“The label has a set number of “Options” written into a contract. This means that they have the option of saying whether or not they want the next record from the band.”
A guy in a dark blue sweatshirt in the back of the room raises his hand. “What if the band doesn’t want to work with the label anymore?”
Heggelsburg laughs. “Well, unless they’re recouped, they don’t really have a choice. Who can tell me what recoupment is?”
No one raises their hand, even though we all know it.
“Addison? Can you share with the class what recoupment is?”
I look around, hoping he’s talking to someone else. I feel my face get red. “It’s when the artist has earned enough money for the label that they’ve paid back all of the expenses.” I immediately look back down at my computer. I hate being put on the spot like that.
“Correct! And how long does that usually take for a normal artists?” Again, no response from the class. “Let me rephrase. How often does that happen for a normal artist, over the course of their career?” Still, silence. Professor Heggelsburg looks from one student to the next, like he’s building dramatic tension. “NEVER!” he booms. I jump. He notices and laughs. “Is this shocking to you Addison?”
“No,” I croak, barely audible.
“Good. Tell me about cross-collateralization.”
He flips to his next slide and waits for me. I don’t know what I did to cause so much teacher attention today.
“It’s when the profits from one project are used to recoup the costs of another.”
“Very good. And how often does this happen?”
“All the time.”
“Correct. It’s standard in any label agreement. If they pick up the option, there will be cross collateralization.”
“It sucks,” the guy in the blue sweatshirt says. Professor Heggelsburg looks up.
“It sucks. It’s not fair to the artist.”
“I beg your pardon?”
“The deals are always structured for the label. It’s like the artists have become indentured servants.”
Oh geez I think, and stare at the door. I wonder if I could get it unlocked and out without being noticed. Professor Heggelsburg has moved towards Blue Sweatshirt in the back of the room. His walk is slow and deliberate, and I know what’s coming. He is famous for his ability to argue why the labels are within their rights to operate the way that they do. Literally famous. He’s been on CNN more than once to comment on lawsuits that bands try to bring against the labels.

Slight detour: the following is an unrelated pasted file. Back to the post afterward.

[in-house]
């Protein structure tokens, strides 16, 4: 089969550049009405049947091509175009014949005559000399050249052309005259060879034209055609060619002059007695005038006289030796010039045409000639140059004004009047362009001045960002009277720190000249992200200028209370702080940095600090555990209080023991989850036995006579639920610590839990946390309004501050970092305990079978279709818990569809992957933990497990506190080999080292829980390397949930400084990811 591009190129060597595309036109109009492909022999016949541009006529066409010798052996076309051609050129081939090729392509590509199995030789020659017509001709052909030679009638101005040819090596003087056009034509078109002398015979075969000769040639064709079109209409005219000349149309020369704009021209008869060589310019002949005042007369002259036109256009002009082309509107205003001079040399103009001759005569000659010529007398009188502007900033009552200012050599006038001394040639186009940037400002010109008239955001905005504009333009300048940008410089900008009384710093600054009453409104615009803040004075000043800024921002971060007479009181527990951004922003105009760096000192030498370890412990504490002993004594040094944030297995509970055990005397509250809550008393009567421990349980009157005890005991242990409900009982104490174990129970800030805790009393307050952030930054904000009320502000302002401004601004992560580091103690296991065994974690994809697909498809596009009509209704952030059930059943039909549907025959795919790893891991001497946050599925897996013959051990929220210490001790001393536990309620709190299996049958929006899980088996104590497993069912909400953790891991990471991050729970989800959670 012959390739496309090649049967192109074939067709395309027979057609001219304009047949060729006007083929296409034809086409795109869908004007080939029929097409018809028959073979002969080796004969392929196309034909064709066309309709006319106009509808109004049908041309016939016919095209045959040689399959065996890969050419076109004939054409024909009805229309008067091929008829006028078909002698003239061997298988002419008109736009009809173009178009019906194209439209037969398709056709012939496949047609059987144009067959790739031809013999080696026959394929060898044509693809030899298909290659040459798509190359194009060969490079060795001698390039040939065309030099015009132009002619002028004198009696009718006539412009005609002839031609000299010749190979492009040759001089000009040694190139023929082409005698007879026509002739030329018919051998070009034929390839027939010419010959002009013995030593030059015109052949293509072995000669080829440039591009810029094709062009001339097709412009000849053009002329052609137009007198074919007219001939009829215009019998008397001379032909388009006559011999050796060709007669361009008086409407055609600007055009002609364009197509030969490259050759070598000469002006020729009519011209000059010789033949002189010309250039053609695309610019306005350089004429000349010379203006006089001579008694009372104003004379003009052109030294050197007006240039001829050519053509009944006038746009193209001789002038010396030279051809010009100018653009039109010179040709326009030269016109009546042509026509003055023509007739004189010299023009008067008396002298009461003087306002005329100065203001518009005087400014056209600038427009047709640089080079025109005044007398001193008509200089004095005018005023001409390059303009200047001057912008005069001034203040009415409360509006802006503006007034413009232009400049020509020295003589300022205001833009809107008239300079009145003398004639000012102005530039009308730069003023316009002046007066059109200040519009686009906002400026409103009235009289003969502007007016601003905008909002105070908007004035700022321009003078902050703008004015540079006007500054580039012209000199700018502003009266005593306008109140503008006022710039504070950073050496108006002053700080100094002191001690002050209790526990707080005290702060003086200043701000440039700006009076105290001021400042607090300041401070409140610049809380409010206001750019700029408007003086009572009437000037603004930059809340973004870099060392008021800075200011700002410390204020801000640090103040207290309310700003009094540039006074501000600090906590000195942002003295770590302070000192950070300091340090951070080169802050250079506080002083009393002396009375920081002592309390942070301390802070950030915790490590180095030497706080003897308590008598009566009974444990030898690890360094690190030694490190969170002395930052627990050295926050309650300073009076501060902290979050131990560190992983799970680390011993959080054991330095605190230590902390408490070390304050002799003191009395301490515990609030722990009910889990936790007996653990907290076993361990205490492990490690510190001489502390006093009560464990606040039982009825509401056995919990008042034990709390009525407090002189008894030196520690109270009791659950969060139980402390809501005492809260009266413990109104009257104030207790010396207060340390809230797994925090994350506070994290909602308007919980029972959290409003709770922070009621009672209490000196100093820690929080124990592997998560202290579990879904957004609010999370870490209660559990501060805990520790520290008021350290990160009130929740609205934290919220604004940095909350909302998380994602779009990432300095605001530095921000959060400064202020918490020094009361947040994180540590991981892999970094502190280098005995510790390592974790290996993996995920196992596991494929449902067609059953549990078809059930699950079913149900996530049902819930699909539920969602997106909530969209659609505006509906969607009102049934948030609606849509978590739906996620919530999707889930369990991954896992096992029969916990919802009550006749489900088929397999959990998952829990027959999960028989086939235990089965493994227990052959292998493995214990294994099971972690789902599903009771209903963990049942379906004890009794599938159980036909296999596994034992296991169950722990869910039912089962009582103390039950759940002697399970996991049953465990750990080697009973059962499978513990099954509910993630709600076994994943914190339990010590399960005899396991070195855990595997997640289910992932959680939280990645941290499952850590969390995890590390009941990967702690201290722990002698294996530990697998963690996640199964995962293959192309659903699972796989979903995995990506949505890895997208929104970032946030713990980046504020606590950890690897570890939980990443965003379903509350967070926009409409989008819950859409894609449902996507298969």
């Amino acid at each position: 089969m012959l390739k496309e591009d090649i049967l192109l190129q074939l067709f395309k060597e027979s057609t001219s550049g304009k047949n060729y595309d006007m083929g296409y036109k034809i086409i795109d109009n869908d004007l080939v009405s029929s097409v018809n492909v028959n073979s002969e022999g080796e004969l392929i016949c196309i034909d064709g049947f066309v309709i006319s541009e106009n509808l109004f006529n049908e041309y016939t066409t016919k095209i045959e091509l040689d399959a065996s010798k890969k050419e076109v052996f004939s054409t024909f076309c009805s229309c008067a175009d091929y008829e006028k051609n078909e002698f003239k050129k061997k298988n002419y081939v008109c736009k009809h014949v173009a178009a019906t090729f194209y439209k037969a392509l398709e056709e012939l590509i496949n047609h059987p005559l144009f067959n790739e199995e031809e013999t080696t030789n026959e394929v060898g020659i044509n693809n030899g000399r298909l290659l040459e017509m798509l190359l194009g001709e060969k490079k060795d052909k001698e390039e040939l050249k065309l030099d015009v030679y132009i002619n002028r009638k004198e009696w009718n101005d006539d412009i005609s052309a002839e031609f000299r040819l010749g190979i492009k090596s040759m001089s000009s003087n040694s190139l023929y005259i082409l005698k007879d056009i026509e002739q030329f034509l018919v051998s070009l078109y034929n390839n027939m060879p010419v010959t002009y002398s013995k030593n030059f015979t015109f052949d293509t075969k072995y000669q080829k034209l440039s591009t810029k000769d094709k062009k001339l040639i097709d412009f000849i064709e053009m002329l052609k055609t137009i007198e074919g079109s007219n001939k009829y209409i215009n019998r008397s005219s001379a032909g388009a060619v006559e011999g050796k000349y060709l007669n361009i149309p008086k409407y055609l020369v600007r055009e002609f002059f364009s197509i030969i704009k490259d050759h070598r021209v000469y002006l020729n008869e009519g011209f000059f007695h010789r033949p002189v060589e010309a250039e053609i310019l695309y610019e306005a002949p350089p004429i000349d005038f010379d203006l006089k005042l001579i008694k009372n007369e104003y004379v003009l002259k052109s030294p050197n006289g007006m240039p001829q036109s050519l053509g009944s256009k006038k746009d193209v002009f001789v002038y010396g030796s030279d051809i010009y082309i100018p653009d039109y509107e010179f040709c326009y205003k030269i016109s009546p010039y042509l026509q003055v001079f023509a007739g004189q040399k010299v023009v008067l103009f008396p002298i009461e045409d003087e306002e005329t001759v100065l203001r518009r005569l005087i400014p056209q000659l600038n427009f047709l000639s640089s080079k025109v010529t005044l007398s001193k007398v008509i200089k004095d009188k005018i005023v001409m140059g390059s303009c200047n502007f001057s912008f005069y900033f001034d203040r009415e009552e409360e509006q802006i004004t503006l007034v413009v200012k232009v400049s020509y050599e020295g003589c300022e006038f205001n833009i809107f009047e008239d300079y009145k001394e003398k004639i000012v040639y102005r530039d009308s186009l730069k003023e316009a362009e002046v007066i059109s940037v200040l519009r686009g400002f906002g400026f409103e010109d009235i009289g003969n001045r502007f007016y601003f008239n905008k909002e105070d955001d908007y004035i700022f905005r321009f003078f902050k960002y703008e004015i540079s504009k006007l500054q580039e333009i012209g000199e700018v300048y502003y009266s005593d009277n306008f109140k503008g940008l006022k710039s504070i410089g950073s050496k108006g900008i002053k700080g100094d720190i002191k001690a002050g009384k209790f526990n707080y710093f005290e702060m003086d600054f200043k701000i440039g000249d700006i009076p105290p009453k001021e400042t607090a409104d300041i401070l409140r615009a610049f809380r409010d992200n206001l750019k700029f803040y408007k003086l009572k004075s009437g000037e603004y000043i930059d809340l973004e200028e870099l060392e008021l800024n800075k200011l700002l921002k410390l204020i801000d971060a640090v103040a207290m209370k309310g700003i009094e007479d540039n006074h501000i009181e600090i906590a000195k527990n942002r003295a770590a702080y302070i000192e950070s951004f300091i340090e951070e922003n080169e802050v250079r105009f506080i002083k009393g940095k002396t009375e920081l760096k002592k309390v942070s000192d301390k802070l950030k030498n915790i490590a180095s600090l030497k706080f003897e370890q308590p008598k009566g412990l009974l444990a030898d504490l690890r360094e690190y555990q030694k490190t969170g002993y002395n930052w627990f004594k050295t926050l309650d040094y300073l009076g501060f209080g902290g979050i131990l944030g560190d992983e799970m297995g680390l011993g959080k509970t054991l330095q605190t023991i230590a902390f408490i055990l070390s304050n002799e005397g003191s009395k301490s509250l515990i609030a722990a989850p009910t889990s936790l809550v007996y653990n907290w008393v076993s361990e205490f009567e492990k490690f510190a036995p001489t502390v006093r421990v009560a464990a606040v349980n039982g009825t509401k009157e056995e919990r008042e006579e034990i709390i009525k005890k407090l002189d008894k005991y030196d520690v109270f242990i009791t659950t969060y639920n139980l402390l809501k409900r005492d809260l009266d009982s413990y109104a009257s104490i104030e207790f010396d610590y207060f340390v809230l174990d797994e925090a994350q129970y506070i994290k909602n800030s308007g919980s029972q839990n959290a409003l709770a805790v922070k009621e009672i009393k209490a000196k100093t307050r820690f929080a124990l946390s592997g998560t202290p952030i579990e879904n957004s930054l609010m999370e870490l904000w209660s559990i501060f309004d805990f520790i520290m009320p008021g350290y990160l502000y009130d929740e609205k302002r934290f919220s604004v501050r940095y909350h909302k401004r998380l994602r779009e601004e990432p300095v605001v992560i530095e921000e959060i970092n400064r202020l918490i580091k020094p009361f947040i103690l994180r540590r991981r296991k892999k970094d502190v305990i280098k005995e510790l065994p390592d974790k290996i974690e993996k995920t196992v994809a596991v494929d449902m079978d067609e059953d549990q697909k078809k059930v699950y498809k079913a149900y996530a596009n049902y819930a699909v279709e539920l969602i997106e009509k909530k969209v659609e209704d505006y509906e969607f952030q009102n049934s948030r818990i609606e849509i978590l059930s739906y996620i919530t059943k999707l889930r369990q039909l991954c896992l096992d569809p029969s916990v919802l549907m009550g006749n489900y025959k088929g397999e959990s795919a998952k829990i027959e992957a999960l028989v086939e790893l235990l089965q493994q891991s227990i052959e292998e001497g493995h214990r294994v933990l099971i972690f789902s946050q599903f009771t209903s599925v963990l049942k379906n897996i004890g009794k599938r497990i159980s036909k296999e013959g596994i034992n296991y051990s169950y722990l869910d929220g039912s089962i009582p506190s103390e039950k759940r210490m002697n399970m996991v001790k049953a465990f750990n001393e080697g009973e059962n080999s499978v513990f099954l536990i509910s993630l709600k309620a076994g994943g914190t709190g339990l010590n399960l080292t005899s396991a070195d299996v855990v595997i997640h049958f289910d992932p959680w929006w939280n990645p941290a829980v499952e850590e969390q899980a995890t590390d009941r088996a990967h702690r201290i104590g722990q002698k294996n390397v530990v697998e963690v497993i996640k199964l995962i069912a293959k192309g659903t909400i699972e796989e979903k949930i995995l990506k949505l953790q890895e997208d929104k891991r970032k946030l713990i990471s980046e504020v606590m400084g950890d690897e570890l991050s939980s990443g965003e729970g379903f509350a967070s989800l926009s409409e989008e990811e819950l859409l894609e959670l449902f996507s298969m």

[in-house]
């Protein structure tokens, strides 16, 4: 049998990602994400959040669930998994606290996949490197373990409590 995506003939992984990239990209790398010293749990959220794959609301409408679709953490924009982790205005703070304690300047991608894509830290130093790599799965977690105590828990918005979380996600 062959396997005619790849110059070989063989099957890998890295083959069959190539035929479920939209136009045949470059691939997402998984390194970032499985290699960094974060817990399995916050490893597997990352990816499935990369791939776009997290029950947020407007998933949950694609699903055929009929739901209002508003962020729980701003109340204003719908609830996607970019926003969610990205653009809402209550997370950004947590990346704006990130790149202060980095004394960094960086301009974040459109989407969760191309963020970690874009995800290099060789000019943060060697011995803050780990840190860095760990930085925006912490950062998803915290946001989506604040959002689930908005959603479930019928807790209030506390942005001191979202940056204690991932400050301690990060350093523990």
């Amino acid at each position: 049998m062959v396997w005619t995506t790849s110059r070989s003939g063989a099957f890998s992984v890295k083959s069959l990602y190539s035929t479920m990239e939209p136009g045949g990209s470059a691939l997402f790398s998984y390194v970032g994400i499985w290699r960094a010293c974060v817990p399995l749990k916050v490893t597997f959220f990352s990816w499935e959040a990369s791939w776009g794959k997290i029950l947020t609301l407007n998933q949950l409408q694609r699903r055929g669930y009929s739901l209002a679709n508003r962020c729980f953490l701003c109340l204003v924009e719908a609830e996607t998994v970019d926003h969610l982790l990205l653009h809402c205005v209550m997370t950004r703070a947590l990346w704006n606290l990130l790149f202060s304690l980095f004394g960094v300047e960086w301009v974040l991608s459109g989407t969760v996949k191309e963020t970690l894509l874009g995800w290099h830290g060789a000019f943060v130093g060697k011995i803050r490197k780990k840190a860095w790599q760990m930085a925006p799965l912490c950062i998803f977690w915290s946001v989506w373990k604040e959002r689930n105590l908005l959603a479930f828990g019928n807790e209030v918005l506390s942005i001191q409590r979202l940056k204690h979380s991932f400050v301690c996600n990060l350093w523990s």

“Tell me more,” he says to Blue Sweatshirt.
Shut up I telegraph. He doesn’t get it. He launches into a long diatribe about how labels are big corporations that have all of these protections and they shouldn’t be allowed to operate the way that they do. Professor Heggelsburg answers him point by point, and soon blue sweatshirt is fuming the back and of the room and Heggelsburg has forgotten what the point of today’s lecture is.
“What if,” I say, raising my hand, “the band records their new album without telling the label?”
“They can’t. Who’s going to pay for the studio, the producer, engineers, musicians?”
“Let’s just say they can afford it themselves. Can they record without telling anyone?”
“That’s an interesting question. Class?”
“If the label hasn’t exercises the option yet, they can do whatever they want.”
“Wait, are they still under contract? Is the label still working on the last record?”
“Does the label have options to exercise?”
The questions are coming too fast for me to answer without giving away details. Everyone is staring at me, and I kick myself. Why did I even bring this up?
“This is, uh, a hypothetical situation. So, um, yes, the label has options. The band is still touring for the last record.”
“Are they recording on their own? I think it’s different if they’re just doing some stuff on their computer rather than in a studio.”
A debate over whether a recording is less valid if it’s done in a bedroom versus in a studio ensues, and the attention gets turned away from me. I know I don’t know all of the details of Revolver’s situation. I’m not sure whether or not I think what they’re doing is wrong or not. On the surface, it seems shady. But, even so…
I guess I was missing chocolate a little more than I realized. This morning, I had a half-caf (because I don’t want to get addicted again) dark chocolate latte with almond milk and an apple with chocolate almond butter. Because today I’m adding back nuts and seeds. And apparently chocolate and sugar. Ugh. My tummy hurts.
I think it’s a combination of the chocolate, sugar, and the fact that I just haven’t been eating that many calories at one time. On the plus side, I have no desire for anything but veggies for the rest of the day.